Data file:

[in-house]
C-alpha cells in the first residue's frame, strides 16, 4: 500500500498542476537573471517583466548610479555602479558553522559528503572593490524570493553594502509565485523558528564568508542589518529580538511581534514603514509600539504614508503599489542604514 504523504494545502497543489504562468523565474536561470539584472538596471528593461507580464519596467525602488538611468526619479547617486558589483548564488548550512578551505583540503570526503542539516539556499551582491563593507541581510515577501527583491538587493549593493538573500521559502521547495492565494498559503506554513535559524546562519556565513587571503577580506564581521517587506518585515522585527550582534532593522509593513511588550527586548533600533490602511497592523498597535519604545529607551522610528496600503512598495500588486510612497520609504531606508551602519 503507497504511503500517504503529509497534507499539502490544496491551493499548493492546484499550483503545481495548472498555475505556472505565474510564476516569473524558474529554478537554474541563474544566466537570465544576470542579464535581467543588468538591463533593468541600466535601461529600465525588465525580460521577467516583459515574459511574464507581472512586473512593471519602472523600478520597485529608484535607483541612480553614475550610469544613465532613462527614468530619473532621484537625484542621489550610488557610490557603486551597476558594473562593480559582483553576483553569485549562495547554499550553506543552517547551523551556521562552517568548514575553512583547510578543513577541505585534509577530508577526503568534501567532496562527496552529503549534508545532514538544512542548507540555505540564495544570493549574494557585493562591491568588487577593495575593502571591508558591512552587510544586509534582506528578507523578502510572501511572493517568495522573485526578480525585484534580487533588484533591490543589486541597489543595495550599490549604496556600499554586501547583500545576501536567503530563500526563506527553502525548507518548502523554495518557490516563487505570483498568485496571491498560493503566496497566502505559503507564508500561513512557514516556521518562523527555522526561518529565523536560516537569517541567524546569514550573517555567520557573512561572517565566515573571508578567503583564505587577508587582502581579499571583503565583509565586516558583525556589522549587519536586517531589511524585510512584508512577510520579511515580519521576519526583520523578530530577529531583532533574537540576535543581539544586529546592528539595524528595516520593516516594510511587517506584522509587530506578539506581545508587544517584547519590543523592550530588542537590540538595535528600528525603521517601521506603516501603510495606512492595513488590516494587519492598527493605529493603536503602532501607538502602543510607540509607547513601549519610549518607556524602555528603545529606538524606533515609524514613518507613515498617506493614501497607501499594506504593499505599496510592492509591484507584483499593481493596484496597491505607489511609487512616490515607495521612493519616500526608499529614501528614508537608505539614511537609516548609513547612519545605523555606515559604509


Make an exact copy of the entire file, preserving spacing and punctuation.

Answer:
[in-house]
C-alpha cells in the first residue's frame, strides 16, 4: 500500500498542476537573471517583466548610479555602479558553522559528503572593490524570493553594502509565485523558528564568508542589518529580538511581534514603514509600539504614508503599489542604514 504523504494545502497543489504562468523565474536561470539584472538596471528593461507580464519596467525602488538611468526619479547617486558589483548564488548550512578551505583540503570526503542539516539556499551582491563593507541581510515577501527583491538587493549593493538573500521559502521547495492565494498559503506554513535559524546562519556565513587571503577580506564581521517587506518585515522585527550582534532593522509593513511588550527586548533600533490602511497592523498597535519604545529607551522610528496600503512598495500588486510612497520609504531606508551602519 503507497504511503500517504503529509497534507499539502490544496491551493499548493492546484499550483503545481495548472498555475505556472505565474510564476516569473524558474529554478537554474541563474544566466537570465544576470542579464535581467543588468538591463533593468541600466535601461529600465525588465525580460521577467516583459515574459511574464507581472512586473512593471519602472523600478520597485529608484535607483541612480553614475550610469544613465532613462527614468530619473532621484537625484542621489550610488557610490557603486551597476558594473562593480559582483553576483553569485549562495547554499550553506543552517547551523551556521562552517568548514575553512583547510578543513577541505585534509577530508577526503568534501567532496562527496552529503549534508545532514538544512542548507540555505540564495544570493549574494557585493562591491568588487577593495575593502571591508558591512552587510544586509534582506528578507523578502510572501511572493517568495522573485526578480525585484534580487533588484533591490543589486541597489543595495550599490549604496556600499554586501547583500545576501536567503530563500526563506527553502525548507518548502523554495518557490516563487505570483498568485496571491498560493503566496497566502505559503507564508500561513512557514516556521518562523527555522526561518529565523536560516537569517541567524546569514550573517555567520557573512561572517565566515573571508578567503583564505587577508587582502581579499571583503565583509565586516558583525556589522549587519536586517531589511524585510512584508512577510520579511515580519521576519526583520523578530530577529531583532533574537540576535543581539544586529546592528539595524528595516520593516516594510511587517506584522509587530506578539506581545508587544517584547519590543523592550530588542537590540538595535528600528525603521517601521506603516501603510495606512492595513488590516494587519492598527493605529493603536503602532501607538502602543510607540509607547513601549519610549518607556524602555528603545529606538524606533515609524514613518507613515498617506493614501497607501499594506504593499505599496510592492509591484507584483499593481493596484496597491505607489511609487512616490515607495521612493519616500526608499529614501528614508537608505539614511537609516548609513547612519545605523555606515559604509